Phi Beta Kappa Announces 'Senior 48'

UPDATED: November 19, 2014, 1:40 a.m.

The names of 48 seniors elected to Harvard’s Phi Beta Kappa chapter were released Monday by Jeffrey Berg, assistant director at the Office of Undergraduate Research and Fellowships.

Election to the Senior 48 list is based largely on an individual’s academic performance as well as courseload difficulty and diversity. The selection follows the announcement last spring of the society’s Junior 24 list, which recognized two dozen members of the Class of 2015 for extraordinary academic achievement.

Five of the seniors concentrate in Social Studies, which was the most common major among the inductees. Yet many of the seniors elected are sole representatives of their concentration, including inductees from English, Physics, and African and African American Studies, among others. Inductees from Kirkland and Quincy Houses outnumbered those from other Houses, with each House contributing seven students each.

“It’s such a thrill,” said Merrill H. Lutsky ’15, an applied math concentrator in Eliot. “Just to be considered among [people who are] so fantastically talented is such a great honor and highlight of my time here. I never really set out to do this, but it was more of something that fell into place term after term. I don’t think you should set out to optimize your concentration for your GPA.”

English concentrator Amy C. Robinson ’15, who lives in Dunster House, said she appreciated her nomination and noted that students studying writing often pursue diverse academic paths.

“What I love about people that study creative writing at Harvard is that they do so much more beyond it and they can integrate other studies into creative writing work,” Robinson said. “People don't often realize all of these [concentrators] who are doing creative writing theses are also studying physics and doing the pre-med track and taking economics classes.”

Many students traced their success back to the classroom and campus. Sharon Zhou ’15, a joint classics and computer science concentrator, attributed much of her achievements to those around her.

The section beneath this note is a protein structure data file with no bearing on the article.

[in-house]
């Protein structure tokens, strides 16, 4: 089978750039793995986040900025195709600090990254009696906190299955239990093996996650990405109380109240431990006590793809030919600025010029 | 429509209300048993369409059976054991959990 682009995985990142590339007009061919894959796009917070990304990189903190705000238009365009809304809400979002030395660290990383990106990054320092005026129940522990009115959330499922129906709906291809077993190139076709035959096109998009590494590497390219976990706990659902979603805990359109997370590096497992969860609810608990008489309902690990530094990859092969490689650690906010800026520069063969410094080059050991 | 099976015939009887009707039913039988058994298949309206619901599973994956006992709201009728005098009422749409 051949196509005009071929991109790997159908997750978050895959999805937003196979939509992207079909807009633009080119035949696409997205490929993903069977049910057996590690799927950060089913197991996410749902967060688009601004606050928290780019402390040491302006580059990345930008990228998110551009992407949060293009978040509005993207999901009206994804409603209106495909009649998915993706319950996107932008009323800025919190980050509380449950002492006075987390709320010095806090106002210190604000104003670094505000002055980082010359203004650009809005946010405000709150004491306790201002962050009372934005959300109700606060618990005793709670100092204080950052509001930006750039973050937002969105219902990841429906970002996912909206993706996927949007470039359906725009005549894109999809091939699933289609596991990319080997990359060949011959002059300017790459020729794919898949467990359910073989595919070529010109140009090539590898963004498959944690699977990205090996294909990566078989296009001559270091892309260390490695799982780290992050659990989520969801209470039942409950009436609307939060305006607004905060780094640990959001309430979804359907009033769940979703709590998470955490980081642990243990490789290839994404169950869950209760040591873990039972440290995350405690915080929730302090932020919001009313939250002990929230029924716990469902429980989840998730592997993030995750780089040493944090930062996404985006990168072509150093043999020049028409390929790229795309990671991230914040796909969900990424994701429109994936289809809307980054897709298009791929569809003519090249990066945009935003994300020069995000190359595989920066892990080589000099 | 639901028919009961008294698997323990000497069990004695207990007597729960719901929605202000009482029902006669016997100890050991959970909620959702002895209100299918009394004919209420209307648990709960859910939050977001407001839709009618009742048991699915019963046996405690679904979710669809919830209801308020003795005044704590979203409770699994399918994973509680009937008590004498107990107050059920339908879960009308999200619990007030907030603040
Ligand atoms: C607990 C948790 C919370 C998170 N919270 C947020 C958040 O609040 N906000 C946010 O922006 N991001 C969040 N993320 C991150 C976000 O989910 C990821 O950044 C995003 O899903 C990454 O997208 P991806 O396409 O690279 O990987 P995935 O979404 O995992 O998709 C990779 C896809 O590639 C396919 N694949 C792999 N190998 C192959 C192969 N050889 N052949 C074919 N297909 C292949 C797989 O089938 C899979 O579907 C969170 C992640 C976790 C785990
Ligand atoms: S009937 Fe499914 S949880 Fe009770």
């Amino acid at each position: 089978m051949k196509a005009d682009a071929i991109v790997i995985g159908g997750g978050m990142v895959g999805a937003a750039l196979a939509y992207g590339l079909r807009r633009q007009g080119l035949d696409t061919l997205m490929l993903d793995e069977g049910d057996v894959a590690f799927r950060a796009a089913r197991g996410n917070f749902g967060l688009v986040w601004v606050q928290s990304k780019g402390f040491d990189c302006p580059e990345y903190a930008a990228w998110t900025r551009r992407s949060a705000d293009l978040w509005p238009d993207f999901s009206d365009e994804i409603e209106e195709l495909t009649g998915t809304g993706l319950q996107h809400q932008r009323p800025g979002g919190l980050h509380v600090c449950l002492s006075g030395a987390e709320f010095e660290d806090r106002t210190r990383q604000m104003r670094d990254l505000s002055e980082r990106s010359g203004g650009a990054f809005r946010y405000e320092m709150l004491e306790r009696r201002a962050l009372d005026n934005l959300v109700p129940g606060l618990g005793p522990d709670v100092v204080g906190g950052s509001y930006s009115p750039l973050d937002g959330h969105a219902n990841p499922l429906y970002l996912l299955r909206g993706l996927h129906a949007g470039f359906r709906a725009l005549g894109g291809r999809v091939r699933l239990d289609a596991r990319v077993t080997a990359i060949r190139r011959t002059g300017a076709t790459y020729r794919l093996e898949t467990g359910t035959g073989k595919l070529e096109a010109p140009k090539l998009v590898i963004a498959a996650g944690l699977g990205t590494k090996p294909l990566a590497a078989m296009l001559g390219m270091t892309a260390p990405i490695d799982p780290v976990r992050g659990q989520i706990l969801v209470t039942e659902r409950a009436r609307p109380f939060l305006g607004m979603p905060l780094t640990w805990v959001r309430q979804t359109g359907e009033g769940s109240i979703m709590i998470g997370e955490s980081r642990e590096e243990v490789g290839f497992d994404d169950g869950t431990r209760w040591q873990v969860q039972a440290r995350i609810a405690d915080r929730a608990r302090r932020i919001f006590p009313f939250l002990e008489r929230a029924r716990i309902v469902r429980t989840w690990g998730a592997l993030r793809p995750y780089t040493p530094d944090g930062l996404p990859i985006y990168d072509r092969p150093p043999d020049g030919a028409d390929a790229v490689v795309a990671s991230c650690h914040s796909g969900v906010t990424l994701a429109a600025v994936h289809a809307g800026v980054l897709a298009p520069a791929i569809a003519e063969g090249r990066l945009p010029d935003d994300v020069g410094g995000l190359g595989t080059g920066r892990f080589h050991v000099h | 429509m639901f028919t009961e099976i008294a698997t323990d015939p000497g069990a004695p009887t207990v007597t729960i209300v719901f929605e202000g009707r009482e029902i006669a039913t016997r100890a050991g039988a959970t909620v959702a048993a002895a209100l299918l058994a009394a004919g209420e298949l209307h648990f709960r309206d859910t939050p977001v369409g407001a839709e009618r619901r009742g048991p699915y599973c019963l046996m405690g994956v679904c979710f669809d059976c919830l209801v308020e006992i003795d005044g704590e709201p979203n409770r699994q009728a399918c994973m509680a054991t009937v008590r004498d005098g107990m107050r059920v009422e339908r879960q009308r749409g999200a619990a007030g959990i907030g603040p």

“I feel like people underestimate the impact of other people on themselves,” Zhou said. “Without the influence of professors, without being surrounded by particularly insightful and talented friends, I probably wouldn't have been able to do what I have. When I got [the email notifying me of my selection] I felt like, ‘This is a representation of how great the people around me are.’ I did well in school because I was really inspired by the people around me.”

Despite the prestige of the selection, some students were ambivalent about what their election to the chapter actually means.

“I think it's an honor to be able to get [elected], but I'm not sure what exactly it signifies. It doesn't prescribe my success for the future,” said Yuechen Zhao ’15, a computer science concentrator in Leverett.

A complete list of the members of the Class of 2015 elected to the ‘Senior 48’ is below:

Adams

Nathaniel W. Donahue, Social Studies

Jen A. Guidera, Chemistry

Susannah E. Savage, History and Science

Elliot A. Wilson, Classics

 

Cabot

Jonathan Herzog, Psychology

 

Currier

Nathaniel J. Herman, Computer Science

Michelle Lee, Psychology

Eliza Pan, Social Studies

Olive W. Tang, Molecular and Cellular Biology

 

Dunster

Katherine C. Mentzinger, Chemistry

Amy C. Robinson, English

Jae Shin, Applied Math

 

Eliot

Emma G. Dowd, Chemistry and Physics

Charles H. Du, Chemistry

Merrill H. Lutsky, Applied Math

Brian C. Zhang, Physics

Sharon Zhou, Classics and Computer Science

 

Kirkland

Jason C. Hirschhorn, Social Studies

Lili Jiang, Chemistry and Physics

Mattie Kahn, History and Literature

Petey E. Menz, History of Art and Architecture and English

Julia M. Y. Pian, Chemical and Physical Biology

Jordan C. Rasmusson, Government

Brandon K. Sim, Statistics and Physics

 

Leverett

Hunter S. Fortney, History

Justin S. Katiraei, Economics

Julian C. Lucas, Literature

Samantha H. Noh, Anthropology

Yuechen Zhao, Computer Science

 

Lowell

Perry S. Choi, Neurobiology

Nora W. Wilkinson, History of Art and Architecture and English

 

Mather

Ella G. Gibson, Visual and Environmental Studies

Jonathan A. Marks, Chemical and Physical Biology

Chloe E. Reichel, Social Studies

William T. Zhang, Applied Math

Eric B. Zheng, Chemical and Physical Biology

 

Pforzheimer

Jessica J. L. C. Chao, Economics

Krystle M. C. Leung, Chemistry

Michael E. Mitchell, Social Studies

Samuel "Gus" Ruchman, African and African American Studies

 

Quincy

Riley J. Brian, Human Development and Regenerative Biology

Jake Freyer, Linguistics

Michael C. George, Government

Leo D. Guttmann, Applied Math

Ye Dam Lee, Mathematics

Amanda Milunovich, Economics

Ben R. Selden, Classics

 

Winthrop

Bob Wu, Economics

 

This article has been revised to reflect the following correction:

CORRECTION: November 19, 2014

An eralier version of this article incorrectly stated the name of African and African American Studies concentrator Samuel "Gus" Ruchman.

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